Education For All

www.edforall.net

Text size
  • Increase font size
  • Default font size
  • Decrease font size

Lectures (Video)

Course Home

Introductory Organic Chemistry - Lecture 19

Get the Flash Player to view video.
Lecture 19 - Oxygen and the Chemical Revolution (Beginning to 1789)

This lecture begins a series describing the development of organic chemistry in chronological order, beginning with the father of modern chemistry, Lavoisier. The focus is to understand the logic of the development of modern theory, technique and nomenclature so as to use them more effectively. Chemistry begins before Lavoisier's "Chemical Revolution," with the practice of ancient technology and alchemy, and with discoveries like those of Scheele, the Swedish apothecary who discovered oxygen and prepared the first pure samples of organic acids. Lavoisier's Traité Élémentaire de Chimie launched modern chemistry with its focus on facts, ideas, and words. Lavoisier weighed gases and measured heat with a calorimeter, as well as clarifying language and chemical thinking. His key concepts were conservation of mass for the elements and oxidation, a process in which reaction with oxygen could make a "radical" or "base" into an acid.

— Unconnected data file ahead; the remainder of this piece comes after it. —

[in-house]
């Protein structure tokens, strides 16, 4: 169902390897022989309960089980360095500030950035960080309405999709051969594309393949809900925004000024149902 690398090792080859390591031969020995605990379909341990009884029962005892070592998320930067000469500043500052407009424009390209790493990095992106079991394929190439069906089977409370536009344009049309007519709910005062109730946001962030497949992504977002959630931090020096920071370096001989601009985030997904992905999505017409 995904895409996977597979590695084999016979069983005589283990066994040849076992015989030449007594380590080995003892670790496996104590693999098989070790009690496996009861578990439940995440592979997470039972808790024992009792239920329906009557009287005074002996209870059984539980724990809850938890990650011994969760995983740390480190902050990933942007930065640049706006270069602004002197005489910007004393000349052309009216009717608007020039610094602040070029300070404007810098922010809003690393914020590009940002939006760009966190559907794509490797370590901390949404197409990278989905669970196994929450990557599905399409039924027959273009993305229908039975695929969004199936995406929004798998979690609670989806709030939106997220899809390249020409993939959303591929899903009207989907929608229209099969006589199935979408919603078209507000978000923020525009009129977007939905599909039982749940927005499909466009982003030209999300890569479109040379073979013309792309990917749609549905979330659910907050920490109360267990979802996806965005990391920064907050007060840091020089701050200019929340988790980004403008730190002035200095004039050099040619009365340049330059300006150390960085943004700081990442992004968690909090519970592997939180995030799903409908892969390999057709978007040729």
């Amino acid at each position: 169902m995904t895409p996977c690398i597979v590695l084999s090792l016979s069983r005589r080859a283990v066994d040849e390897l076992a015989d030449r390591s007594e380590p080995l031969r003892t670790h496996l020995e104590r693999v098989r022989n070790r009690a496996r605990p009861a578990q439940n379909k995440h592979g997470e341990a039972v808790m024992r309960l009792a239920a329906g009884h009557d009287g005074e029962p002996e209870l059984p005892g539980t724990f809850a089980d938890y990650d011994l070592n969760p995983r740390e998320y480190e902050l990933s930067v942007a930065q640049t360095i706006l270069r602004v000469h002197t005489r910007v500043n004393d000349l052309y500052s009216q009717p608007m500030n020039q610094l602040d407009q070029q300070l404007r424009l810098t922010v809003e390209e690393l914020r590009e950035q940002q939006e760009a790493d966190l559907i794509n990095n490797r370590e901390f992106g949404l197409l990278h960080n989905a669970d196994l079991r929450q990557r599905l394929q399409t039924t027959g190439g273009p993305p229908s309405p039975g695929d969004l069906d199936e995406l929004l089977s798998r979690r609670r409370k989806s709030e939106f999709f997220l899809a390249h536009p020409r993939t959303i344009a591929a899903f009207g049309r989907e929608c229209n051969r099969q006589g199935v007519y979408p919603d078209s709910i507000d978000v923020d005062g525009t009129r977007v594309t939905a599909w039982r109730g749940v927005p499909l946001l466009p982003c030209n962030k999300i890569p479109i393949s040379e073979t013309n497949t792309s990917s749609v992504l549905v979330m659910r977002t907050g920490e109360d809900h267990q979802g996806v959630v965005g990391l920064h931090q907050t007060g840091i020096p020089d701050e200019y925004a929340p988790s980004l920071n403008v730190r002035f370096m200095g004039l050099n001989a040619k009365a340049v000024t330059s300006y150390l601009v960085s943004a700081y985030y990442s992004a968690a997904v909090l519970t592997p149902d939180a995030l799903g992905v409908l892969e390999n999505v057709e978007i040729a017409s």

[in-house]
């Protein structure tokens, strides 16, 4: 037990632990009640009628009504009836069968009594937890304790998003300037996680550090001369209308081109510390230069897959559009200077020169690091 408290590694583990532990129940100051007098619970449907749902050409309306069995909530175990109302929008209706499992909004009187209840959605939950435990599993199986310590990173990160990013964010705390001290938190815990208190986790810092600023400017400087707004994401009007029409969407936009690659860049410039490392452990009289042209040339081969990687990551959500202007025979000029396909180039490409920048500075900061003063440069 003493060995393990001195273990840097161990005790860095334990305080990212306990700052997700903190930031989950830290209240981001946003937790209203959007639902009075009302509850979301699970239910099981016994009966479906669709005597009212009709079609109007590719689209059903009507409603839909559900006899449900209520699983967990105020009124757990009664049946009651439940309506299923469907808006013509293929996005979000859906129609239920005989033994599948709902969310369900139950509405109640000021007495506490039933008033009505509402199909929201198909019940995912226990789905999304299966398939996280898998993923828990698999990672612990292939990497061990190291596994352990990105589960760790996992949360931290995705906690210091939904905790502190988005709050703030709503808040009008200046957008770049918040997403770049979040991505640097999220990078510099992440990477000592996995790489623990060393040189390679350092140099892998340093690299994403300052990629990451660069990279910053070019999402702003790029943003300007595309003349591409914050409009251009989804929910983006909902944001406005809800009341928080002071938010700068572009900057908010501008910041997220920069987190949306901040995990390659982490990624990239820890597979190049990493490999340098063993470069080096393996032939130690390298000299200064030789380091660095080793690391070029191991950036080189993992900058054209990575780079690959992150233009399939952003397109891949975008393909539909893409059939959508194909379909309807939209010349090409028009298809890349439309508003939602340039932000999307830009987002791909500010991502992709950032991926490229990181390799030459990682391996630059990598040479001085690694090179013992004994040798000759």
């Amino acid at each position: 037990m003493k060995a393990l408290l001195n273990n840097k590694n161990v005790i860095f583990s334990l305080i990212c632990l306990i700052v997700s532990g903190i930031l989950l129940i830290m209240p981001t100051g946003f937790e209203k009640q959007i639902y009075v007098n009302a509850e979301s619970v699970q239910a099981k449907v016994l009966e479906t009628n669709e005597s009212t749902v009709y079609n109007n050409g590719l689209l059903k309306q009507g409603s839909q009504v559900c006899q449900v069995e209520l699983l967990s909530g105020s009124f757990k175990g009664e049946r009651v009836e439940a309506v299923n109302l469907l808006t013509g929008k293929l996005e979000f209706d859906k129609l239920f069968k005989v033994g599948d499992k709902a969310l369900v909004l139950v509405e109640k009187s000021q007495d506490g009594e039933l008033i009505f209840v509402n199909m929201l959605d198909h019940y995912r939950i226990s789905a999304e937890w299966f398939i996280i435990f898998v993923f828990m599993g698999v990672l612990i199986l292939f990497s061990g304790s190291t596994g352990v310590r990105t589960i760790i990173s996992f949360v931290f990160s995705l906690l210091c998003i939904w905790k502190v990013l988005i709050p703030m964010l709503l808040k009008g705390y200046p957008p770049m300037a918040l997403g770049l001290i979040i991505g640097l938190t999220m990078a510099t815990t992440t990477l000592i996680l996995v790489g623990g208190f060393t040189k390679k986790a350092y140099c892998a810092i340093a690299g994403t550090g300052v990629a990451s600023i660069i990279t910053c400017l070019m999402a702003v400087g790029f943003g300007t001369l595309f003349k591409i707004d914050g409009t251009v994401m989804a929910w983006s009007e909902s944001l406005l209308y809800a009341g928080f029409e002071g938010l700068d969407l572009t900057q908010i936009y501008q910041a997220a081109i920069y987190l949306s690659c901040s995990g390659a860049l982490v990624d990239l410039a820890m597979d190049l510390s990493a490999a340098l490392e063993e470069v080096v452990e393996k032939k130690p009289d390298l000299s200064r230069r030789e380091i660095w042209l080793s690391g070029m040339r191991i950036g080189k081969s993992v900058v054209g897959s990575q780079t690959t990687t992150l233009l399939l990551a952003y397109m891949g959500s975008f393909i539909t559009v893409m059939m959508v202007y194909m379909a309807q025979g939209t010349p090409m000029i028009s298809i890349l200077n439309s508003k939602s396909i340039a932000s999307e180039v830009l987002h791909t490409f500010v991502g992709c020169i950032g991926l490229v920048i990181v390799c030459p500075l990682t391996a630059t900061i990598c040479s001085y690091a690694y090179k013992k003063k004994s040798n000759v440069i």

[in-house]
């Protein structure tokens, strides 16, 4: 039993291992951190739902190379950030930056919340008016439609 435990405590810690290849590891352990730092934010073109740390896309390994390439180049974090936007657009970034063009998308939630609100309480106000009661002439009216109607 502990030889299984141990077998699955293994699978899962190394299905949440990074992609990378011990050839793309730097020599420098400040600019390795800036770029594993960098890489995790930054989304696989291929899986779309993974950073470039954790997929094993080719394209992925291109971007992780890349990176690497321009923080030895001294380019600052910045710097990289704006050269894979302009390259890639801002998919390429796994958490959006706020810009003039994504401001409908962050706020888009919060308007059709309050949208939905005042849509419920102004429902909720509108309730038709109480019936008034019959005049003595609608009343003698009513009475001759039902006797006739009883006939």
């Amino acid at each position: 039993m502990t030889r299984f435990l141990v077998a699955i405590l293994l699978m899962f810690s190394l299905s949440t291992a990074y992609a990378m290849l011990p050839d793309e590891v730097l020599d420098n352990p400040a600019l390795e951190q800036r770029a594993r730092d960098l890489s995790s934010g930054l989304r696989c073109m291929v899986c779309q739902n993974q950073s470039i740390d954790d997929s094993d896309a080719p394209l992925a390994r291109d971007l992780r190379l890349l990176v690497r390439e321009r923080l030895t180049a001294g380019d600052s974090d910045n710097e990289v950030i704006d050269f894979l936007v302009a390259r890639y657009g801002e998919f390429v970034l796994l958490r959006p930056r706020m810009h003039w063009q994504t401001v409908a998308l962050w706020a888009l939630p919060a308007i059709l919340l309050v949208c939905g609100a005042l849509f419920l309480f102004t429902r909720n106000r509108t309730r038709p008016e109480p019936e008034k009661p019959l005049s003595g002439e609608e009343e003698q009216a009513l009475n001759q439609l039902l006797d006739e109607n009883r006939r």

Prof. J. Michael McBride
CHEM 125: Freshman Organic Chemistry, Fall 2008
(Yale University: Open Yale)
http://oyc.yale.edu
Date accessed: 2009-11-11
License: Creative Commons BY-NC-SA

Lecture Material

Click the play button to start the slideshow above (the slides will be displayed for 10 sec before advancing to the next slide). You can navigate the slides manually by using the back and forward buttons. Clicking the slide itself will advance to the next slide.

To download the above lecture material use this link. (Right-click and select Save Target As or Save Link As.)



 

Translate

Chinese (Simplified) French German Italian Japanese Korean Portuguese Russian Spanish
More educational resources: